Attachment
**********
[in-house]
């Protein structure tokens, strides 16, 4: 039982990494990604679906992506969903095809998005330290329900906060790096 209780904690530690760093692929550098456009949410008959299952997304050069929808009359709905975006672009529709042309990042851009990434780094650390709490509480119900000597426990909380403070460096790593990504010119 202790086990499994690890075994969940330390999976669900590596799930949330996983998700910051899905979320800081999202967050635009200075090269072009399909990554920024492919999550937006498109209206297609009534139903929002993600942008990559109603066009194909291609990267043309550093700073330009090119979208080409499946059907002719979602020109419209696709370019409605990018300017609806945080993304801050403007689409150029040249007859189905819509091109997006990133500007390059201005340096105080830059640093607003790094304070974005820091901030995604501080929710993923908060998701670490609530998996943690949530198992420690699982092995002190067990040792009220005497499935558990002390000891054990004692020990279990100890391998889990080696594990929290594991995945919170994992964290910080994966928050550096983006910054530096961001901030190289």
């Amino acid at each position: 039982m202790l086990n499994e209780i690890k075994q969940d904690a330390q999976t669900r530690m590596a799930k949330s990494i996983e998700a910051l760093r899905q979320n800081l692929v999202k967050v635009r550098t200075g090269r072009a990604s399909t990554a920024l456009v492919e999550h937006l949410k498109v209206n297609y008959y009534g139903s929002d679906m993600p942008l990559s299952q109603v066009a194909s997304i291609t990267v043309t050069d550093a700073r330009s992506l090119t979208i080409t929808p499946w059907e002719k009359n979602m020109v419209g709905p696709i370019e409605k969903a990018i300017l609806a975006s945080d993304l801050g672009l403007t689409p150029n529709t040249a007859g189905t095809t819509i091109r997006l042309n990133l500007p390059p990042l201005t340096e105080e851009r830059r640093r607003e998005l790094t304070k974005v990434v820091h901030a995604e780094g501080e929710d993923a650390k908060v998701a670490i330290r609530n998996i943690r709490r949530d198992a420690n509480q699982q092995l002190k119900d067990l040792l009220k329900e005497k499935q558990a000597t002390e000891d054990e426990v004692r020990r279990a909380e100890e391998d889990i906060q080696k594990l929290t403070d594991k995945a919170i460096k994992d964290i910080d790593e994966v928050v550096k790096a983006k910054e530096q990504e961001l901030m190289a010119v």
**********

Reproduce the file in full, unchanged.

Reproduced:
[in-house]
């Protein structure tokens, strides 16, 4: 039982990494990604679906992506969903095809998005330290329900906060790096 209780904690530690760093692929550098456009949410008959299952997304050069929808009359709905975006672009529709042309990042851009990434780094650390709490509480119900000597426990909380403070460096790593990504010119 202790086990499994690890075994969940330390999976669900590596799930949330996983998700910051899905979320800081999202967050635009200075090269072009399909990554920024492919999550937006498109209206297609009534139903929002993600942008990559109603066009194909291609990267043309550093700073330009090119979208080409499946059907002719979602020109419209696709370019409605990018300017609806945080993304801050403007689409150029040249007859189905819509091109997006990133500007390059201005340096105080830059640093607003790094304070974005820091901030995604501080929710993923908060998701670490609530998996943690949530198992420690699982092995002190067990040792009220005497499935558990002390000891054990004692020990279990100890391998889990080696594990929290594991995945919170994992964290910080994966928050550096983006910054530096961001901030190289």
């Amino acid at each position: 039982m202790l086990n499994e209780i690890k075994q969940d904690a330390q999976t669900r530690m590596a799930k949330s990494i996983e998700a910051l760093r899905q979320n800081l692929v999202k967050v635009r550098t200075g090269r072009a990604s399909t990554a920024l456009v492919e999550h937006l949410k498109v209206n297609y008959y009534g139903s929002d679906m993600p942008l990559s299952q109603v066009a194909s997304i291609t990267v043309t050069d550093a700073r330009s992506l090119t979208i080409t929808p499946w059907e002719k009359n979602m020109v419209g709905p696709i370019e409605k969903a990018i300017l609806a975006s945080d993304l801050g672009l403007t689409p150029n529709t040249a007859g189905t095809t819509i091109r997006l042309n990133l500007p390059p990042l201005t340096e105080e851009r830059r640093r607003e998005l790094t304070k974005v990434v820091h901030a995604e780094g501080e929710d993923a650390k908060v998701a670490i330290r609530n998996i943690r709490r949530d198992a420690n509480q699982q092995l002190k119900d067990l040792l009220k329900e005497k499935q558990a000597t002390e000891d054990e426990v004692r020990r279990a909380e100890e391998d889990i906060q080696k594990l929290t403070d594991k995945a919170i460096k994992d964290i910080d790593e994966v928050v550096k790096a983006k910054e530096q990504e961001l901030m190289a010119v």